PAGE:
Case presentation

A 39-year-old male person living with HIV presented to the emergency department with progressive muscle weakness and unintended weight loss of 8 kg within the last 2 weeks. He reported watery stool twice per day for 3 months. There was no fever or other clinical signs of acute infection. For further diagnostic assessment and clinical surveillance, the patient was admitted to our center for internal medicine.

The initial diagnosis of HIV infection was made in our center 3 months prior to this presentation. At initial staging of the disease, the patient had a high viral load of 1.120.000 HIV copies/mL and an absolute CD4+ T-helper cell count of 38/µL. Screening for opportunistic infections and acquired immunodeficiency syndrome (AIDS)-defining conditions revealed a disseminated M. avium infection, cytomegalovirus infection with a viral load of 9.500 international units/mL, and wasting syndrome consistent with AIDS according to the WHO clinical staging system [1]. Computer tomography (CT) of the chest showed multiple slightly enlarged mediastinal and axillary lymph nodes, which were attributed to HIV infection. The patient’s medical history was notable for diffuse large B cell lymphoma (DLBCL) with primary gastric manifestation (Ann Arbor Stage IE) 15 months prior to this presentation and he had been treated with four cycles of chemoimmunotherapy according to R-CHOP protocol. No HIV test was performed at the time of diagnosis of DLBCL at an external hospital. The first follow-up staging 9 months prior to this presentation was consistent with complete remission of the disease. At the time of initial HIV and M. avium infection diagnosis, esophagogastroduodenoscopy (EGD) showed no sign of recurrence of lymphoma and duodenal biopsies ruled out granulomatosis (Fig. 1A, B).

Fig. 1
figure 1

Duodenal biopsy at the time of HIV diagnosis (A, B) and granuloma formation after 3 months of antimycobacterial and ART (CF). Hematoxylin–eosin staining (HE) (A; 100×) and Ziehl–Neelsen staining (B; 100×) of a duodenal biopsy at the time of initial HIV and M. avium infection diagnosis with discrete inflammation and no acid-fast bacilli. Thoracic (C) and abdominal (D) images from a18FDG-PET/CT scan at current presentation showing progressive multilocular lymphadenopathy (arrow). HE staining (E; 200×) and Ziehl–Neelsen staining (F; 100×) showing mediastinal lymph node biopsy samples with granuloma (arrow) and abundant acid-fast bacilli (arrow)

Up to this presentation, the patient took a daily single tablet ART regimen of abacavir/lamivudine/dolutegravir (Triumeq) and a combined, antibiotic regimen of rifabutin, ethambutol, and clarithromycin. He reported consistent intake of ART, as well as antimycobacterial therapy. He took no thiazide diuretic or Vitamin D supplement.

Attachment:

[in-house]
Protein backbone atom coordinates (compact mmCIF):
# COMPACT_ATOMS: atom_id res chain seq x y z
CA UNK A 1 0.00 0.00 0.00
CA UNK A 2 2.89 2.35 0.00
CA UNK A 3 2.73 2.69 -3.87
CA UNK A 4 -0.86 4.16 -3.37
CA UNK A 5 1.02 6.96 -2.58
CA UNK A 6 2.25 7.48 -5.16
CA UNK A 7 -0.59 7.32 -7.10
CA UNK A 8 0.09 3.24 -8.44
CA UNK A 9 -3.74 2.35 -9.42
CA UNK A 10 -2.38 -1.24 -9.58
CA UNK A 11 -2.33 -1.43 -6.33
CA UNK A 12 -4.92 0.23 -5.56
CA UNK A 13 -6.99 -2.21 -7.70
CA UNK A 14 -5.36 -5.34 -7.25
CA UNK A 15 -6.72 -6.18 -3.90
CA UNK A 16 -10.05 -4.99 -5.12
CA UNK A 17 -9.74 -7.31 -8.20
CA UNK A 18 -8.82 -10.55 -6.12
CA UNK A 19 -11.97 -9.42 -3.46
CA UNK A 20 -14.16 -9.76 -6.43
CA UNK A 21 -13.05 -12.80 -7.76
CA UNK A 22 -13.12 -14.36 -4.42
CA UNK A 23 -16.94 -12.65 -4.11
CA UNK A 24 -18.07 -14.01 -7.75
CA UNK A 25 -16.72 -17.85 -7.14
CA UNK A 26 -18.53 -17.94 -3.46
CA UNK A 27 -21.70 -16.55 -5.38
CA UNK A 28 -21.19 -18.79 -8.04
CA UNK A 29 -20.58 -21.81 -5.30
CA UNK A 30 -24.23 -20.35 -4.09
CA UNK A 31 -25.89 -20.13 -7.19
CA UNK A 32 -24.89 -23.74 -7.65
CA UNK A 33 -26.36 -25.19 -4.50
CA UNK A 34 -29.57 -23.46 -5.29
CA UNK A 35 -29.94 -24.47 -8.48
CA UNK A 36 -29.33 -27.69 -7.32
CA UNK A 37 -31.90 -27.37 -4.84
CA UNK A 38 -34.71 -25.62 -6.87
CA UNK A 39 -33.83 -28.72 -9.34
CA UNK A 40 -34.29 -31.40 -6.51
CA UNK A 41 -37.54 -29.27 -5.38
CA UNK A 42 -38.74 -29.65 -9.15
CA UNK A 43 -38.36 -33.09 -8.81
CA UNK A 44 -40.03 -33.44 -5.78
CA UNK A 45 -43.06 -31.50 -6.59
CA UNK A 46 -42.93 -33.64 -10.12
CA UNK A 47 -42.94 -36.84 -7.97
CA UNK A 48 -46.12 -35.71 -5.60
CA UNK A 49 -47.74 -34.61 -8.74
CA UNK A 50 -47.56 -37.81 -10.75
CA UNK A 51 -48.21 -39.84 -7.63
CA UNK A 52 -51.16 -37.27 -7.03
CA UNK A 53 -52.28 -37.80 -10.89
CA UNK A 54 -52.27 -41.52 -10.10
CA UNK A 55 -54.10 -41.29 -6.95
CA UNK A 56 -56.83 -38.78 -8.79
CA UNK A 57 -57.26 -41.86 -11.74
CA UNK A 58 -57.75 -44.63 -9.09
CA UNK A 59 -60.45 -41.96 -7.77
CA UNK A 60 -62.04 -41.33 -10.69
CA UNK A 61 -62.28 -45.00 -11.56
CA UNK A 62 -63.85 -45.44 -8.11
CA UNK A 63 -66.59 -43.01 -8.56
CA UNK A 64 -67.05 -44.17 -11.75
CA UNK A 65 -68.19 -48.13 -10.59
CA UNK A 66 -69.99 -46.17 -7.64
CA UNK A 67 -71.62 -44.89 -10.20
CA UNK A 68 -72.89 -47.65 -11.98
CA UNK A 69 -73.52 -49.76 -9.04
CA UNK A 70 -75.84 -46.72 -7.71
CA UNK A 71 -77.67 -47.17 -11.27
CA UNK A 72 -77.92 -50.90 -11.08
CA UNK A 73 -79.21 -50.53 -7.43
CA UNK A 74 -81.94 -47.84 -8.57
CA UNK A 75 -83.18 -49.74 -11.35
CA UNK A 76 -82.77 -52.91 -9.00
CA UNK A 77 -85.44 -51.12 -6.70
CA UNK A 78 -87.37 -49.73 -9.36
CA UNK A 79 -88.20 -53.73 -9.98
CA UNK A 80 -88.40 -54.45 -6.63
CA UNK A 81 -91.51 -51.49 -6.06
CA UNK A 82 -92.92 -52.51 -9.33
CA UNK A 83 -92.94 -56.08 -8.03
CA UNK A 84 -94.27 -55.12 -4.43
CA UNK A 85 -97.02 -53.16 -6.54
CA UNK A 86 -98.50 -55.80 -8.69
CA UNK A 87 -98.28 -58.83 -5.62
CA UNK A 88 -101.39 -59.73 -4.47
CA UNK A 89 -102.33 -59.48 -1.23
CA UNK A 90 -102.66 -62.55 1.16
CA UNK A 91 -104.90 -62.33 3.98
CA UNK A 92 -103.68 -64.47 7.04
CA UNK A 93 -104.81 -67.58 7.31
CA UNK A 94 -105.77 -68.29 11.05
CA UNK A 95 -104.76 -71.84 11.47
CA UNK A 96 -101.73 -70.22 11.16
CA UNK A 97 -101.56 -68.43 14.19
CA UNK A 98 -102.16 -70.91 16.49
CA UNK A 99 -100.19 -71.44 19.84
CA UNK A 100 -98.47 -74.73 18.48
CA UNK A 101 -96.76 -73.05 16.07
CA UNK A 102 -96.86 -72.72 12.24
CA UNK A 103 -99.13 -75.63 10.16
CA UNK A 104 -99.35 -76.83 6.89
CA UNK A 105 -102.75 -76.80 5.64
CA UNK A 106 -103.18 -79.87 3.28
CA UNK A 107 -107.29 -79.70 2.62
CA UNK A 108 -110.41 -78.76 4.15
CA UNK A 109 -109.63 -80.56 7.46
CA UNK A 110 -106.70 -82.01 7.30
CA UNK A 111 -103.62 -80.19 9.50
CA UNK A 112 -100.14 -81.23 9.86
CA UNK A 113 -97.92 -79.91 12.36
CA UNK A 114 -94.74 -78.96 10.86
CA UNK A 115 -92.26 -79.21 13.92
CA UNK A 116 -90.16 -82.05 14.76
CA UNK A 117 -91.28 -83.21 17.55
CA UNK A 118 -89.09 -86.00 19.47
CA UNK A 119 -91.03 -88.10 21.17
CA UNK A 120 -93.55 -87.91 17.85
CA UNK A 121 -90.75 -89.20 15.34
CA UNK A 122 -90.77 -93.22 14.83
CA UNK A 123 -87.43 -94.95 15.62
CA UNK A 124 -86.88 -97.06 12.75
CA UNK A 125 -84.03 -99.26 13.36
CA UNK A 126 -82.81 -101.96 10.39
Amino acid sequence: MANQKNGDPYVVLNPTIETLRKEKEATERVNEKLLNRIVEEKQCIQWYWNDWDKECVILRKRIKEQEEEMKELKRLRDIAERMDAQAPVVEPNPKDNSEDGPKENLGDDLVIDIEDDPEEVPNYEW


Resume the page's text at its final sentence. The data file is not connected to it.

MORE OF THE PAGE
Upon physical examination, the patient exhibited signs of cachexia and hypovolemia, but no clinical symptoms of acute infection. Initial laboratory values were notable for moderate hypercalcemia of 3.27 mmol/L, increased serum creatinine of 1.77 mg/dL, and moderately increased C-reactive protein of 3.8 mg/dL. Serum albumin was moderately decreased to 3.0 g/dL. LDH was normal. Abdominal ultrasound excluded a post-renal cause of acute kidney injury and revealed splenomegaly with an inhomogeneous splenic parenchyma. Forced diuresis with balanced electrolyte solution and furosemide was started. Despite this therapy, hypercalcemia, as well as acute kidney injury aggravated to a serum creatinine of 3.64 mg/dL.

Further laboratory work-up revealed a decreased HI viremia (170 copies/mL) and an increased absolute CD4+ T-helper cell count (152/µL) as compared to the time of initial HIV diagnosis, consistent with the patient’s reported therapy adherence. B cells were depleted with an absolute count of 1/µL following rituximab therapy 12 months before the current presentation. Repeated blood cultures were negative. PTH was adequately suppressed.

The patient’s refractory hypercalcemia correlated with an increased calcitriol of 118 pg/mL (reference range—79 pg/mL). An 18FDG-PET/CT scan showed multilocular lymphadenopathy including cervical, mediastinal, abdominal, as well as retroperitoneal lymph nodes (Fig. 1C, D). As we suspected recurrence of lymphoma, no steroids were given at that time. Biopsy specimen from mediastinal lymph nodes using endobronchial ultrasound-guided needle biopsy, retroperitoneal lymph nodes using CT-guided percutaneous biopsy, as well as duodenal biopsy using EGD were obtained to rule out recurrence of lymphoma. All biopsies showed granulomatous inflammation (Fig. 1E). Microscopy and PCR confirmed presence of M. avium in mediastinal lymph nodes (Fig. 1F). Interestingly, the patient’s duodenal biopsy showed no sign of granulomatosis following initial detection of M. avium in blood cultures 3 months prior to this presentation (Fig. 1A).

After initiation of calcitonin and bisphosphonates, the patient’s serum calcium levels normalized rapidly, and kidney function recovered. Mycobacterial cultures from mediastinal lymph node biopsies confirmed presence of M. avium. There was no sign of macrolide resistance of the M. avium isolate using molecular testing. The initial ART and antimycobacterial therapy regimen were continued. In a follow-up visit 1 month later, the patient presented in good general health and reported no acute symptoms. Serum calcium levels were normal. Calcitriol was still increased, albeit reduced to 89 pg/mL. The patient’s kidney function recovered.